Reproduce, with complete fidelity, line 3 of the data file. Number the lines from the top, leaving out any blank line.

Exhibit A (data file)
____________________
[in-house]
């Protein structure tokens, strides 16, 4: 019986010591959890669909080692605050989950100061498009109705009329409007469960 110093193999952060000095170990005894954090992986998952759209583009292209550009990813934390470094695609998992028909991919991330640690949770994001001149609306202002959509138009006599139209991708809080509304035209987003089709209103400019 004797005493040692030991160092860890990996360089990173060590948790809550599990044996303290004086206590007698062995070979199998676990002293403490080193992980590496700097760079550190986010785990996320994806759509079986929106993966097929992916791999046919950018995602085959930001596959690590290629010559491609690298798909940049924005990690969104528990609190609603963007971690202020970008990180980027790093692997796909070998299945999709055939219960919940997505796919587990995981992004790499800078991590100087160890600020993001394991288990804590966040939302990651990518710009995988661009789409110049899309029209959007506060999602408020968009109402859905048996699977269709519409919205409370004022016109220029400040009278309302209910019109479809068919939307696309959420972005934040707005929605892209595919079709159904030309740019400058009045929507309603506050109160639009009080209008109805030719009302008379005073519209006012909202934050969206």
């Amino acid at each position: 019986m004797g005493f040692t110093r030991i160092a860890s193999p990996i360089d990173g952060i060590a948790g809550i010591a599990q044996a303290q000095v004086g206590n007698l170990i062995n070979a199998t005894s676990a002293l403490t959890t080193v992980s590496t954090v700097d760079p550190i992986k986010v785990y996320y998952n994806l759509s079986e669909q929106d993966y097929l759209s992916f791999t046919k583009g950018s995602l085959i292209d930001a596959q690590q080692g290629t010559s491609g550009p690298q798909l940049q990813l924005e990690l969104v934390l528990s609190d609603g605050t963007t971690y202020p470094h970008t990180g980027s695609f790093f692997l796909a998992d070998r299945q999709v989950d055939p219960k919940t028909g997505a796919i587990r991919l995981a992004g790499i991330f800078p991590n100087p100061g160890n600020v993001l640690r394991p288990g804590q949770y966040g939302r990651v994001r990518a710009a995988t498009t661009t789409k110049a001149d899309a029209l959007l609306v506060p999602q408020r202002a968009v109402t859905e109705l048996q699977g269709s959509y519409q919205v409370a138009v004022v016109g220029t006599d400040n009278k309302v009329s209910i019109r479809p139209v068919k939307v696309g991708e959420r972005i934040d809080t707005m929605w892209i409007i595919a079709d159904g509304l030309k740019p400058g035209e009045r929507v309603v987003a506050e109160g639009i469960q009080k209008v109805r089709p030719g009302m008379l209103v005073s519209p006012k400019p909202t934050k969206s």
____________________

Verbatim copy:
């Amino acid at each position: 019986m004797g005493f040692t110093r030991i160092a860890s193999p990996i360089d990173g952060i060590a948790g809550i010591a599990q044996a303290q000095v004086g206590n007698l170990i062995n070979a199998t005894s676990a002293l403490t959890t080193v992980s590496t954090v700097d760079p550190i992986k986010v785990y996320y998952n994806l759509s079986e669909q929106d993966y097929l759209s992916f791999t046919k583009g950018s995602l085959i292209d930001a596959q690590q080692g290629t010559s491609g550009p690298q798909l940049q990813l924005e990690l969104v934390l528990s609190d609603g605050t963007t971690y202020p470094h970008t990180g980027s695609f790093f692997l796909a998992d070998r299945q999709v989950d055939p219960k919940t028909g997505a796919i587990r991919l995981a992004g790499i991330f800078p991590n100087p100061g160890n600020v993001l640690r394991p288990g804590q949770y966040g939302r990651v994001r990518a710009a995988t498009t661009t789409k110049a001149d899309a029209l959007l609306v506060p999602q408020r202002a968009v109402t859905e109705l048996q699977g269709s959509y519409q919205v409370a138009v004022v016109g220029t006599d400040n009278k309302v009329s209910i019109r479809p139209v068919k939307v696309g991708e959420r972005i934040d809080t707005m929605w892209i409007i595919a079709d159904g509304l030309k740019p400058g035209e009045r929507v309603v987003a506050e109160g639009i469960q009080k209008v109805r089709p030719g009302m008379l209103v005073s519209p006012k400019p909202t934050k969206s």